Companies with underfunded pension plans would get relief for three years under legislation backed by the U.S. House of Representatives Ways and Means Committee on Friday, in an acrimonious session to which police were called.
Under the measure that the committee approved, traditional “defined benefit” pension plans would be allowed to assume a more generous return on investments based on an index of high-grade corporate bonds rather than the current formula based on 30-year U.S. Treasury bond yields.
But critics say changing the method of valuing the funds is an accounting device that doesn’t address the shortfall.
Companies will be allowed to SAY they are getting higher returns on their pension savings than they really ARE making. And just how bad is the problem?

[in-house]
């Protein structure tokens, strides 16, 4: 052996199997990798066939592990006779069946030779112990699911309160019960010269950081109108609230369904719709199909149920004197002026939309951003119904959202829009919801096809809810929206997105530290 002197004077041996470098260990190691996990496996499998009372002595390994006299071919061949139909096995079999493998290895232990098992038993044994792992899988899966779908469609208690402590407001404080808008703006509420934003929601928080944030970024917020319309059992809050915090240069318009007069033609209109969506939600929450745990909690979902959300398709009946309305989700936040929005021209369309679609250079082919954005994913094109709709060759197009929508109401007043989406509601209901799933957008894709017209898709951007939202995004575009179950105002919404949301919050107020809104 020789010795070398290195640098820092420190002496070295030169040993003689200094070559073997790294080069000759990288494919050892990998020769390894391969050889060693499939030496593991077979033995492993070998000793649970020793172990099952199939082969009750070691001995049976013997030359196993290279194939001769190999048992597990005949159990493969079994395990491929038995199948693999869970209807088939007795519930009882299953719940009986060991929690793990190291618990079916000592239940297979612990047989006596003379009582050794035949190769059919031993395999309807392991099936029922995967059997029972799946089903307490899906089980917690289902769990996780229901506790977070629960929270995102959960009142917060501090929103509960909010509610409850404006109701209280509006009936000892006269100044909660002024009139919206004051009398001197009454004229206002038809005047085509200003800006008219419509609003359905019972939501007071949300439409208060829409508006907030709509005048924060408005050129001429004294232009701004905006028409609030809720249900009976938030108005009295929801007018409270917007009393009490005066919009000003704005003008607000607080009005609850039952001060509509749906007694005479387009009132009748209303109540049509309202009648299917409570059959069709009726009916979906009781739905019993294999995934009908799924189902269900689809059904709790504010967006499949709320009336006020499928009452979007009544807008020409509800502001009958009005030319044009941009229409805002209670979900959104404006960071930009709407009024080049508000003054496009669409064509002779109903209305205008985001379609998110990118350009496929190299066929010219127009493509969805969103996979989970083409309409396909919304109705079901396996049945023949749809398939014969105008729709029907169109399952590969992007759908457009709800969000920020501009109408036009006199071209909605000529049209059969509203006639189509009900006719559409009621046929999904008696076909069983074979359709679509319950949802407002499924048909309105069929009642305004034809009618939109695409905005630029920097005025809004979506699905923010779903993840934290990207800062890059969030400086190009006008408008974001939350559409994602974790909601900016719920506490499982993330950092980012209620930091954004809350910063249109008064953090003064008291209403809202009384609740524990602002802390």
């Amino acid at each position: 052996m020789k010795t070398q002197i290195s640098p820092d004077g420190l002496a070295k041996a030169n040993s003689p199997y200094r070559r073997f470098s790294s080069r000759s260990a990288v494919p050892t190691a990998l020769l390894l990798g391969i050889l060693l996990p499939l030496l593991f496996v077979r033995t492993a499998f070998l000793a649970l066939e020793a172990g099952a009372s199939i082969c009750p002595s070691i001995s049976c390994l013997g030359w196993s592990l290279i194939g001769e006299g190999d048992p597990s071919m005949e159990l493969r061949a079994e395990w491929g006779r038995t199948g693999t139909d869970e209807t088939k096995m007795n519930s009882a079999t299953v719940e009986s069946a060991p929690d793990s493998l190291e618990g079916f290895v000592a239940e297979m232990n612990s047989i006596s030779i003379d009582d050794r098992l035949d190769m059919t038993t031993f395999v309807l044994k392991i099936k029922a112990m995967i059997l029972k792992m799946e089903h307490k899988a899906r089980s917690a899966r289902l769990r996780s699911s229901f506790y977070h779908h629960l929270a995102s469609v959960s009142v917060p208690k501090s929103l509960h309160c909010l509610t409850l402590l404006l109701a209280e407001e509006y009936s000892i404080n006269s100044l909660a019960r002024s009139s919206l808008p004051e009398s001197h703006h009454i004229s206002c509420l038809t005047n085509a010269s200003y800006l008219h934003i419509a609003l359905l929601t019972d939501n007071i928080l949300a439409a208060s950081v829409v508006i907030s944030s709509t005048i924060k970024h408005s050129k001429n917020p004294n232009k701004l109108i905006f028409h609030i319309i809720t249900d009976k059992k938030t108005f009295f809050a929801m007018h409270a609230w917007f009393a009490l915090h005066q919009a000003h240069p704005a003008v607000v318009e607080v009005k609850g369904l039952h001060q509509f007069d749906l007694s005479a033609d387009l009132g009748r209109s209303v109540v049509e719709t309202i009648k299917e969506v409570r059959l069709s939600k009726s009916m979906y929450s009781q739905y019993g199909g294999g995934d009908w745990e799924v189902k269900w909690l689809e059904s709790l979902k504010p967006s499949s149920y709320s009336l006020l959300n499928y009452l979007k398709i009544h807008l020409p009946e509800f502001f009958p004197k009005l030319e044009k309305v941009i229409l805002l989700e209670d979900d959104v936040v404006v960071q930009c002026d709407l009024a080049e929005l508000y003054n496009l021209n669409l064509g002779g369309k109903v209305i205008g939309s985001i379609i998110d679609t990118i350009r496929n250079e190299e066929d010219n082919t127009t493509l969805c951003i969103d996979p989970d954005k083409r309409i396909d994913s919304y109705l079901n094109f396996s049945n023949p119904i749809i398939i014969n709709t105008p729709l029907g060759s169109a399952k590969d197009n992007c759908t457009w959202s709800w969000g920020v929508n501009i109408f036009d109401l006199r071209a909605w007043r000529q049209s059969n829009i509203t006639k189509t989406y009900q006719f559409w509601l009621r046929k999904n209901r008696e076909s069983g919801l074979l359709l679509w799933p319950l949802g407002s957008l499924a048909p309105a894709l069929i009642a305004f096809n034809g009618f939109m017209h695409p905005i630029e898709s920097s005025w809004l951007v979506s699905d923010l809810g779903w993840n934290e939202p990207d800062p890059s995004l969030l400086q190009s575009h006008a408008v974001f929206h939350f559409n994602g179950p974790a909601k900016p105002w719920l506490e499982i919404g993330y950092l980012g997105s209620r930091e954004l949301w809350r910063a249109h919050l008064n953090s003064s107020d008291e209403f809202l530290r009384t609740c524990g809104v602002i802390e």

Total pension underfunding exceeds $300 billion at U.S. companies, with $60 billion in the auto industry, according to the agency that bails out troubled corporate pension plans.
That’s right – the companies are $300 billion in the hole owed to pensions – but it is not on their books for purposes of evaluating investments in the companies. Hence the new stock market bubble.
Think about this – those companies that still give pensions don’t have enough money saved up to PAY the pensions, and the Republicans are letting them off the hook here. Meanwhile, our Social Security money went away to pay for the huge Bush tax cuts! So the ENTIRE “baby-boomer” generation is losing its pensions, its Social Security and those lucky enough to have had jobs with 401Ks, well, half of that’s gone, too. It MATTERS who wins elections!
And, by the way, how did the Republicans get this passed?
The measure was rushed through by the Republican majority as Chairman Bill Thomas of California called a voice vote while committee Democrats were conferring over last-minute changes in an adjacent library.